It will cost students more to get a degree at Michigan State University as a tuition hike approved by the Board of Trustees Friday.
Michigan State University’s Board of Trustees unanimously agreed to a 2.6 percent increase in tuition and fees for resident undergraduate freshmen and sophomores, and a 2.9 percent increase for juniors and seniors. It’s the second-year for the average 2.8 percent increase for students under the two-tier tution structure approved by MSU trustees last year, The Detroit News reports.
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The tuition hikes are offset by a 4 percent increase in financial aid in the university’s $1.2 billion budget for 2014-2015.
Currently, resident underclassmen and upperclassmen who are full-time students pay tuition costs of $12,862 and $14,291 per year, respectively.
At U-M, full-time resident undergraduate students will pay $210 more a year, the report said. At the same time, the Board of Regents approved a 3.4 percent hike for full-time non-resident students and a 2.4 percent hike for graduate students.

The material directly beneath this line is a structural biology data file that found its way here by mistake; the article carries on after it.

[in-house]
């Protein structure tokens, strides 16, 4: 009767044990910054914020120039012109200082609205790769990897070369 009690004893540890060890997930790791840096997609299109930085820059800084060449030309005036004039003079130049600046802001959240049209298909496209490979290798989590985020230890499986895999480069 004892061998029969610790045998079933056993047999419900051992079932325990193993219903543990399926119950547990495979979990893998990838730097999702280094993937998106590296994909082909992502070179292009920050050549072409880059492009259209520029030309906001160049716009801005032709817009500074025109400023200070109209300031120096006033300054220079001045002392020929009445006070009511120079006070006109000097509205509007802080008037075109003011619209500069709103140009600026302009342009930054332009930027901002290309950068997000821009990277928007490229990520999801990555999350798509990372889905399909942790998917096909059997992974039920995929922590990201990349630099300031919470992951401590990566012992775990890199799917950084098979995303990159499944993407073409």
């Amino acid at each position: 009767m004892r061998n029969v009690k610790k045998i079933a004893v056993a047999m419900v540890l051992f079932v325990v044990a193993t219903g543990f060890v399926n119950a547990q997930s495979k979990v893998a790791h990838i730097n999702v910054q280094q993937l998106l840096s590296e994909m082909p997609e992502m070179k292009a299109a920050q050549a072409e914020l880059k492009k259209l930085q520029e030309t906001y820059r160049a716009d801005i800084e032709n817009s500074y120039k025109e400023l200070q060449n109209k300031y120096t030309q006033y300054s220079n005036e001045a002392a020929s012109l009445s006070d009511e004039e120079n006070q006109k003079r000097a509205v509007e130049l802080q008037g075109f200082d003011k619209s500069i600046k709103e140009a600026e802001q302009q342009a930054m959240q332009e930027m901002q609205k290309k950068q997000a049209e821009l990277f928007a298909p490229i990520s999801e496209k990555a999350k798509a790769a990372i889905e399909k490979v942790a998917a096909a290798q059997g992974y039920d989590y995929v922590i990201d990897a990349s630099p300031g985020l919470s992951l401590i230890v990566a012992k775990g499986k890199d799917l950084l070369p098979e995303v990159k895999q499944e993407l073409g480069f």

That boosts annual tuition for full-time students from Michigan to $13,158. Full-time out-of-state residents will pay $41,578.
U-M ‘s $1.79 billion general fund budget for 2014-2015 includes $19.5 million more in undergraduate financial aid. It also provides for up to 80 more faculty members to reduce the size of undergraduate classes.
Tuition rose only 1.1 percent at U-M last year, the lowest hike in 30 years, The Detroit News said.